Who would have thought absurdist, feminist retellings of historical events would be the new hit thing in 2020? Not me. But boy, am I here for it. From the writers of the Oscar-winning movie, The Favorite, comes a brand new Hulu TV series starring Elle Fanning and Nicholas Hoult about none other than Catherine the Great. With Beckettian speech patterns that call back to the TV show’s cinematic predecessor and imagery reminiscent of BBC’s Masterpiece Theater, it’s basically every nerdy history buff's dream.
If you zoned out in your high school European History class, (which, let’s be real, why wouldn’t you?) here’s a little refresher on Catherine the Great. Born Princess Sophie von Anhalt-Zerbst in Poland, Catherine II was married off to the emperor of Russia, Peter III, at the ripe age of 16. Shortly into their marriage Catherine realized Peter was, to put it plainly, kind of an idiot. So what did she do in order to get power and shape Russia into an image she saw fit? Stage a coup-d'etat against her own hubby and seize the throne, of course. Essentially, she was a badass bitch who revitalized Russia at the time and became the longest running woman ruler in the nation’s history. Needless to say, the show is gonna be good, and we’re extremely excited to see Elle Fanning portray this icon.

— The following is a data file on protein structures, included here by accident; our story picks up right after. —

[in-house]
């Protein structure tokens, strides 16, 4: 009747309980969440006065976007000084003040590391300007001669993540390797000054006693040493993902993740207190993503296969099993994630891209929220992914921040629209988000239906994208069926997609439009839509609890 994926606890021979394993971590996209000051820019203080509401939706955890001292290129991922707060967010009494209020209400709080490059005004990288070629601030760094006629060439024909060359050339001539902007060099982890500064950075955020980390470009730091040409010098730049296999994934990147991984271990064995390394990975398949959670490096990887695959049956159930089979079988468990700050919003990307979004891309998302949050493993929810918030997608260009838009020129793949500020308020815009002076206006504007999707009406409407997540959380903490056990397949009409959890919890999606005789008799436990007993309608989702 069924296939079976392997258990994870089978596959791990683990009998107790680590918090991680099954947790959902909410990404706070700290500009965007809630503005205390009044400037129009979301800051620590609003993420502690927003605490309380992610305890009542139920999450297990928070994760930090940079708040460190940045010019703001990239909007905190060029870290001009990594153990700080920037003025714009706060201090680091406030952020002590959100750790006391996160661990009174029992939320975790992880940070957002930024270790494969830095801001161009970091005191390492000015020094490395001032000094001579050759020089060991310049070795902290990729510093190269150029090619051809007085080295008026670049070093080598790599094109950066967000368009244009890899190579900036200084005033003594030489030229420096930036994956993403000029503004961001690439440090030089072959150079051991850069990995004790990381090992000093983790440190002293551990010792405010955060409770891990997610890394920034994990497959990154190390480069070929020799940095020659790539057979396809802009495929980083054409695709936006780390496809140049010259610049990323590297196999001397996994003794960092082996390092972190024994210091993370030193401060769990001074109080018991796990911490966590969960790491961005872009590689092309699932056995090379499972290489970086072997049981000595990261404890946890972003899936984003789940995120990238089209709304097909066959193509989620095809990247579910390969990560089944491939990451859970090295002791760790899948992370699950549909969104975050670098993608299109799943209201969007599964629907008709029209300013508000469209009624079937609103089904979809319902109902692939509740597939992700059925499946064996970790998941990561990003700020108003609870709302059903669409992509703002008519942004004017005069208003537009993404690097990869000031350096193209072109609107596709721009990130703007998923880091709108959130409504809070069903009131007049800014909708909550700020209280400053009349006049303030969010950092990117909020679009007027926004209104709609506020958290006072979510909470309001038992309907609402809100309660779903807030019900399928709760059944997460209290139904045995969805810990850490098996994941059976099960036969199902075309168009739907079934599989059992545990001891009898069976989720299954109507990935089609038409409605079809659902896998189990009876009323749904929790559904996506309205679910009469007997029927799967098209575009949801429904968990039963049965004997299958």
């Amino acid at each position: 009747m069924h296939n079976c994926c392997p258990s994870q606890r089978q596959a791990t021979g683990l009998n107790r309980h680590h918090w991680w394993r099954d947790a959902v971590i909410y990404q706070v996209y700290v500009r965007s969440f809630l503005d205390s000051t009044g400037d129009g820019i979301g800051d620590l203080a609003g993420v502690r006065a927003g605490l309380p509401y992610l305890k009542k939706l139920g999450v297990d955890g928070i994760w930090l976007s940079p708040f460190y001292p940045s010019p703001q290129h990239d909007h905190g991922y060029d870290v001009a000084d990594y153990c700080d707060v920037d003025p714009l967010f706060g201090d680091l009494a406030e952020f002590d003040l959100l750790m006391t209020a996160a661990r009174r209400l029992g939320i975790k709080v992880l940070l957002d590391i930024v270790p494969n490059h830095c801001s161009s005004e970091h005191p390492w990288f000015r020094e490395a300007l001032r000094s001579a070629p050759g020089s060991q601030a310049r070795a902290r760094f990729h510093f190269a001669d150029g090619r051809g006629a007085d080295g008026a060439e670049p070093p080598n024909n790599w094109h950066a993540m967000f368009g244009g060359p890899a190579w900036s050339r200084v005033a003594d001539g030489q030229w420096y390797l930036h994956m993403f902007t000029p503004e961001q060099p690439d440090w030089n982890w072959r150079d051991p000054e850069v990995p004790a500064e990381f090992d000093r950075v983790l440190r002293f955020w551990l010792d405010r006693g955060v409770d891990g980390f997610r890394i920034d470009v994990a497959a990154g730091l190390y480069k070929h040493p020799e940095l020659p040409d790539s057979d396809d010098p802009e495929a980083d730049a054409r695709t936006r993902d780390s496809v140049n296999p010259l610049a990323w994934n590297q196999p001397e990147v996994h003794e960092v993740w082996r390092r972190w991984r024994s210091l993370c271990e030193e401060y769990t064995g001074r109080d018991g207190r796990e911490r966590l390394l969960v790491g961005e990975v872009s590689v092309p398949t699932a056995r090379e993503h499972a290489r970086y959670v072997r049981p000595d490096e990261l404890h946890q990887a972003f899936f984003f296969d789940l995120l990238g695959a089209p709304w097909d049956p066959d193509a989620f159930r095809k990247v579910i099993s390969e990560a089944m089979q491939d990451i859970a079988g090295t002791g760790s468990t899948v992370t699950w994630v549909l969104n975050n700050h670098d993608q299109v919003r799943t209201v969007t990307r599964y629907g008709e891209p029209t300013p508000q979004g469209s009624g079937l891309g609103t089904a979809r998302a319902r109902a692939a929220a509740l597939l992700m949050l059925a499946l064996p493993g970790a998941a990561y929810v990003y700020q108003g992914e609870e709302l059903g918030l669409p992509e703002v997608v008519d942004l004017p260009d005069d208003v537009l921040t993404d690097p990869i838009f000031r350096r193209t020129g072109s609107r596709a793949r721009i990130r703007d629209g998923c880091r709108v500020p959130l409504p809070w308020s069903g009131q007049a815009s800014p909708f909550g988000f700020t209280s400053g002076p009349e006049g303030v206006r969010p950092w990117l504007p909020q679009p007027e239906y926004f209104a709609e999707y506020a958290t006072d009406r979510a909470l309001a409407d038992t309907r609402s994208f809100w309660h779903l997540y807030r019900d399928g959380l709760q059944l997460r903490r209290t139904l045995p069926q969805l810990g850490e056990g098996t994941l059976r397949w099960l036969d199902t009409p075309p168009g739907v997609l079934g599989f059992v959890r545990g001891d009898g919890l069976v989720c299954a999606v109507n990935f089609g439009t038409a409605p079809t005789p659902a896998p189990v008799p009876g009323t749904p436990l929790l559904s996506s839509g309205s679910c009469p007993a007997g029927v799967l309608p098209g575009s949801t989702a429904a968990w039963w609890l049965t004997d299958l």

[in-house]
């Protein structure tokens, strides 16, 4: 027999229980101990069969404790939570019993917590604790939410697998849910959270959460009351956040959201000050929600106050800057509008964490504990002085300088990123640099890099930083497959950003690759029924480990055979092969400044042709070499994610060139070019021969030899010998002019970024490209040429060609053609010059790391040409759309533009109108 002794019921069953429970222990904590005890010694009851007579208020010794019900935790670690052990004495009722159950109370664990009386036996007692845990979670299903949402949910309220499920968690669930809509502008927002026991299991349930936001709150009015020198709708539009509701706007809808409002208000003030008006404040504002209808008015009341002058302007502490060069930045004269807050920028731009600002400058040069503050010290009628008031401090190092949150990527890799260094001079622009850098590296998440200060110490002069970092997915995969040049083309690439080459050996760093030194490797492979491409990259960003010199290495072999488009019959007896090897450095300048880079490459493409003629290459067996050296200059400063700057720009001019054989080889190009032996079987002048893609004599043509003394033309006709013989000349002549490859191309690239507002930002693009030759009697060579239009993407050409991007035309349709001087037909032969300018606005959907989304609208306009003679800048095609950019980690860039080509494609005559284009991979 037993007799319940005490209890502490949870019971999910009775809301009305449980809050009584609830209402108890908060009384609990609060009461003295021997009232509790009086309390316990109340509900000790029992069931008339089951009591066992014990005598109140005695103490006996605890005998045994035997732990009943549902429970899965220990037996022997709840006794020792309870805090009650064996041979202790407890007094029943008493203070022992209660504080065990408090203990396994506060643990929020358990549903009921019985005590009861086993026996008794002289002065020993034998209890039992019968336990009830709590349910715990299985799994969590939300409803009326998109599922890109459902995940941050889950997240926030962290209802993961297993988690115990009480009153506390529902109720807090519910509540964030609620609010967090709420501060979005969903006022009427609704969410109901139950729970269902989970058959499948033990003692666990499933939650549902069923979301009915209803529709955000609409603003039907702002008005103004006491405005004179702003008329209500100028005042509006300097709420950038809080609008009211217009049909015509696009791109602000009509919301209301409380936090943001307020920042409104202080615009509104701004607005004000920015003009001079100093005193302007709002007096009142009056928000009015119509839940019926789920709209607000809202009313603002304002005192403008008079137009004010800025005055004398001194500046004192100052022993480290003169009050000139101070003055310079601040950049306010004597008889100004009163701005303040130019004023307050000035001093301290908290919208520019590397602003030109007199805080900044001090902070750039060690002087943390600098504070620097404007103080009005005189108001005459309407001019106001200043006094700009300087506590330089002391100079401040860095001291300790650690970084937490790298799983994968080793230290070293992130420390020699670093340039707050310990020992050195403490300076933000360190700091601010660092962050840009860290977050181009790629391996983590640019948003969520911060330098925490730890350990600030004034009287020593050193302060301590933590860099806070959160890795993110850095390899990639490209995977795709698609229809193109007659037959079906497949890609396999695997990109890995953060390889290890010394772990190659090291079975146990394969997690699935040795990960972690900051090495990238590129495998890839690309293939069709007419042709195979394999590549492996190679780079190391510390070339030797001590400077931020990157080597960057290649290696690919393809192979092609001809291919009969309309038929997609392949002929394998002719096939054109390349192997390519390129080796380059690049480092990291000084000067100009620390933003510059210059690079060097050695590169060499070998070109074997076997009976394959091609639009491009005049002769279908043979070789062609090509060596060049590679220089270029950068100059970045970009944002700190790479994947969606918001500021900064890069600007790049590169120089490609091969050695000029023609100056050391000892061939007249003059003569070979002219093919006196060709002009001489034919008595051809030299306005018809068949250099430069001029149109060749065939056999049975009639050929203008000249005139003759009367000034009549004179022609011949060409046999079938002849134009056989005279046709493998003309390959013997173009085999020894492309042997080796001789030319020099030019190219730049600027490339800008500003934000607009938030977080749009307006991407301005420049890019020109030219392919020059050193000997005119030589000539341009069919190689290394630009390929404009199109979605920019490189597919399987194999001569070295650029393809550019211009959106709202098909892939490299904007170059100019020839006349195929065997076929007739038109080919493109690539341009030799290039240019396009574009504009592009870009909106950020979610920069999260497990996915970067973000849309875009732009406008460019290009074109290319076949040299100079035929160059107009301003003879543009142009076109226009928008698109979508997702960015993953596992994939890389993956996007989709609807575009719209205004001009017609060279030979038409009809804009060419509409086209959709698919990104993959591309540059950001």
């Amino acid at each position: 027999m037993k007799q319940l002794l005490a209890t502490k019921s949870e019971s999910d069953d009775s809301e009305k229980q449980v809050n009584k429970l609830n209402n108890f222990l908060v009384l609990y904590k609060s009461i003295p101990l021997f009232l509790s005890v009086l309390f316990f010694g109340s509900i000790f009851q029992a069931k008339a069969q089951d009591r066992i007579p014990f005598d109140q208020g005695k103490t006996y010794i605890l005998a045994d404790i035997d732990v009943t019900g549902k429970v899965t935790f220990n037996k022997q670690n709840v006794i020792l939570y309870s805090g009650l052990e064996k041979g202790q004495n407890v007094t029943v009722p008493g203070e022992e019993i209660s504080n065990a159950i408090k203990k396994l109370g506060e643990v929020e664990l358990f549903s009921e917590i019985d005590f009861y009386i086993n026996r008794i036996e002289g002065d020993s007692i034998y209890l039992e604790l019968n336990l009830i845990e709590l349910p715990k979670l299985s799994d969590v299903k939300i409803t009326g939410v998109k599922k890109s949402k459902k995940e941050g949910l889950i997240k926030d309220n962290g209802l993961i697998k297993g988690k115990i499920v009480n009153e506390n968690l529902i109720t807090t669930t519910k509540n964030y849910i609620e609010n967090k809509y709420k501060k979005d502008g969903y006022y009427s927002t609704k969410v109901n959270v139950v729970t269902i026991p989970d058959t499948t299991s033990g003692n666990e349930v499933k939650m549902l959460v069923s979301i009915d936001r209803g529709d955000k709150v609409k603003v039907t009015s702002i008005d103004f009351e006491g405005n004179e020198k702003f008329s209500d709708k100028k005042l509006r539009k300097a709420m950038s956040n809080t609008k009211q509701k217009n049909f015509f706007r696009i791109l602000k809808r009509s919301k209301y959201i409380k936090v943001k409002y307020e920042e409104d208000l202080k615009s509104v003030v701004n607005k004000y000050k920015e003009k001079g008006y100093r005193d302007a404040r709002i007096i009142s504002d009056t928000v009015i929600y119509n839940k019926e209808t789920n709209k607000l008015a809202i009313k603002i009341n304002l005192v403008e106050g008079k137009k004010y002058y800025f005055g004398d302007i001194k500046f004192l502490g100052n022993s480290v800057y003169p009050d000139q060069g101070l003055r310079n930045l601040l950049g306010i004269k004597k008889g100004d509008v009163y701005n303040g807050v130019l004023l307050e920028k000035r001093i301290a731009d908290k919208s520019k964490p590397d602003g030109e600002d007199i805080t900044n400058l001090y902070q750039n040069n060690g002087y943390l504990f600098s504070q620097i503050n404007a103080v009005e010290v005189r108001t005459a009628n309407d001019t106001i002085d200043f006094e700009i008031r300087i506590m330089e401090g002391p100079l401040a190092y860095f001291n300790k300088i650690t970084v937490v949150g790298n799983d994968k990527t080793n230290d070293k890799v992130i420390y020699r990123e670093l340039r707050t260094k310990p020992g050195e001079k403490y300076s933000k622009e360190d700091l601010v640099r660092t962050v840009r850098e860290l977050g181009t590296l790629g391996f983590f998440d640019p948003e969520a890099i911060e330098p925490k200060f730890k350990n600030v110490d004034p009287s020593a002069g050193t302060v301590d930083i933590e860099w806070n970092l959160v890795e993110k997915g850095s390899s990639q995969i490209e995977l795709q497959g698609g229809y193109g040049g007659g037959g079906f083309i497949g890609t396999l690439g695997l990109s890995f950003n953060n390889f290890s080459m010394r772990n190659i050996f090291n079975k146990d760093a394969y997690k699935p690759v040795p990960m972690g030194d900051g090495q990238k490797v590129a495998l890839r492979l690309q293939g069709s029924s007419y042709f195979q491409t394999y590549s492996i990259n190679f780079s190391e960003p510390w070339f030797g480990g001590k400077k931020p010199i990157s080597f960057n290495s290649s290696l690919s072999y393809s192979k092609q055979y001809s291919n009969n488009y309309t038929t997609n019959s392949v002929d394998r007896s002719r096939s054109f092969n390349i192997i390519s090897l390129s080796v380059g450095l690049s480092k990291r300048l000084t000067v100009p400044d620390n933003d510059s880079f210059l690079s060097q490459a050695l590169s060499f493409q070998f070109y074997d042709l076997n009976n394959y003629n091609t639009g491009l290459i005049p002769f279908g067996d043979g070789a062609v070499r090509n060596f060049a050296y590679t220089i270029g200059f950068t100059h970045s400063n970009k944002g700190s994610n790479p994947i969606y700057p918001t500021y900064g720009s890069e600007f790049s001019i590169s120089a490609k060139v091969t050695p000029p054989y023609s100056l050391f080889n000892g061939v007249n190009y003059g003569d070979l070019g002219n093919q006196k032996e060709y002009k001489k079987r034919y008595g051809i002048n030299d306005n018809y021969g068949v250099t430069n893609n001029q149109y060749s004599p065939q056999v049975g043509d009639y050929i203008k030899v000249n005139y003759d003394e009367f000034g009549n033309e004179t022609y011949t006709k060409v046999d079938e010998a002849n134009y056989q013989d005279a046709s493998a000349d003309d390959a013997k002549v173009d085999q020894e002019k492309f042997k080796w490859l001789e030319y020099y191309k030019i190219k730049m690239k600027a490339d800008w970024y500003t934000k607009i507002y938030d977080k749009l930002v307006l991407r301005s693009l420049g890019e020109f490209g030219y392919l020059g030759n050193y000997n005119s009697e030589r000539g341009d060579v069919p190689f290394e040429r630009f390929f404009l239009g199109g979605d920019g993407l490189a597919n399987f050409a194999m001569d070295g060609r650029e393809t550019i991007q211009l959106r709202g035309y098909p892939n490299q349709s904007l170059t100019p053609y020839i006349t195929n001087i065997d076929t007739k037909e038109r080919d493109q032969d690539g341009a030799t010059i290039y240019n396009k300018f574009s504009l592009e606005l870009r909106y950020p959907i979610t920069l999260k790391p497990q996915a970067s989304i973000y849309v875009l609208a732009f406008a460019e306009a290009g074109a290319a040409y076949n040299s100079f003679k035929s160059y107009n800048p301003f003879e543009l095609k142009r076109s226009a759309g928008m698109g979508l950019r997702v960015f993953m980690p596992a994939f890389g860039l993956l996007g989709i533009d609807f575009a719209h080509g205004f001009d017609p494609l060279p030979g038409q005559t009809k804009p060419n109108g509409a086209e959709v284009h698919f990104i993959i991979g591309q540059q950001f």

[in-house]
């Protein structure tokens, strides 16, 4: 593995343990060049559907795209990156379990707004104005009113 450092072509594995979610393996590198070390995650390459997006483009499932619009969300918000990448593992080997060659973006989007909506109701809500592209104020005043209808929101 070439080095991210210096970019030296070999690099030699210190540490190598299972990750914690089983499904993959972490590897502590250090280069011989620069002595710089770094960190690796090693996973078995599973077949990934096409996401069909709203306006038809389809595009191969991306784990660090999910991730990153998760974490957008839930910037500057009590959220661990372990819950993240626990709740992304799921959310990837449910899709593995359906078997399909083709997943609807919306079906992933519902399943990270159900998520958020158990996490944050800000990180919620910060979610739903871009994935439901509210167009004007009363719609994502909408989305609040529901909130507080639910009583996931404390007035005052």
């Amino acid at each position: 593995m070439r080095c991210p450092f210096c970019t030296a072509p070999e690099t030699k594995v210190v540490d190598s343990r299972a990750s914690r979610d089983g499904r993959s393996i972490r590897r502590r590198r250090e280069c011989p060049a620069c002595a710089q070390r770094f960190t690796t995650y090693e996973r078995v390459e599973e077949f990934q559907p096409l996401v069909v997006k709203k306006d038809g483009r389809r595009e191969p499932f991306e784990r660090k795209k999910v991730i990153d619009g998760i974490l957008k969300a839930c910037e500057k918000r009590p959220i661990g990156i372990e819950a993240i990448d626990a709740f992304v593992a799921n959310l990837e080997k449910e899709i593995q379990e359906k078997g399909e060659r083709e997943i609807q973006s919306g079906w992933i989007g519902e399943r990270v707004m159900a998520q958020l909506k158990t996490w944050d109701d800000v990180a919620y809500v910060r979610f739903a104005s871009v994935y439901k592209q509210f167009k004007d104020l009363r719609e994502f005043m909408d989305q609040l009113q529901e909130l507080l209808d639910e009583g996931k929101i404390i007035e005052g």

As excited as we are for The Great, it seems to be only the newest in a wave of historical and literary retellings for the modern generation. Does anyone remember the 2006 film Marie Antoinette starring Kirsten Dunst? With overly-saturated colors, modern rock music and an overall absurdist tone, the film created a genre the likes of which the film industry had never seen before, but it didn’t really catch on at the time. Now, however, are we witnessing a renaissance of this style? Did Kirsten Dunst walk so Elle Fanning could run?
Another great example of a modern take on a historical figure that has come out recently is Apple TV’s Dickinson. While the show has the vibe of a modern teen television series, it is still very much a period piece following the life of poet Emily Dickinson. Rather than a completely, historically accurate depiction of her, however, the show adds flavor and loudly explores feminist and LGBTQ+ themes that one might not get in a run-of-the-mill Dickinson biopic. Autumn de Wilde’s new Emma. surely falls into the same category, and I would even go as far to say that Greta Gerwig’s spin on Little Women does as well.
While it appears that there is a surge in these kinds of TV shows and movies, we by no means want to stop! In fact, let there be more wacky, feminist reimagining of great moments in history and literature. Here are a few historical ladies we’d like to see get their spotlight on the small screen:
1. Joan of Arc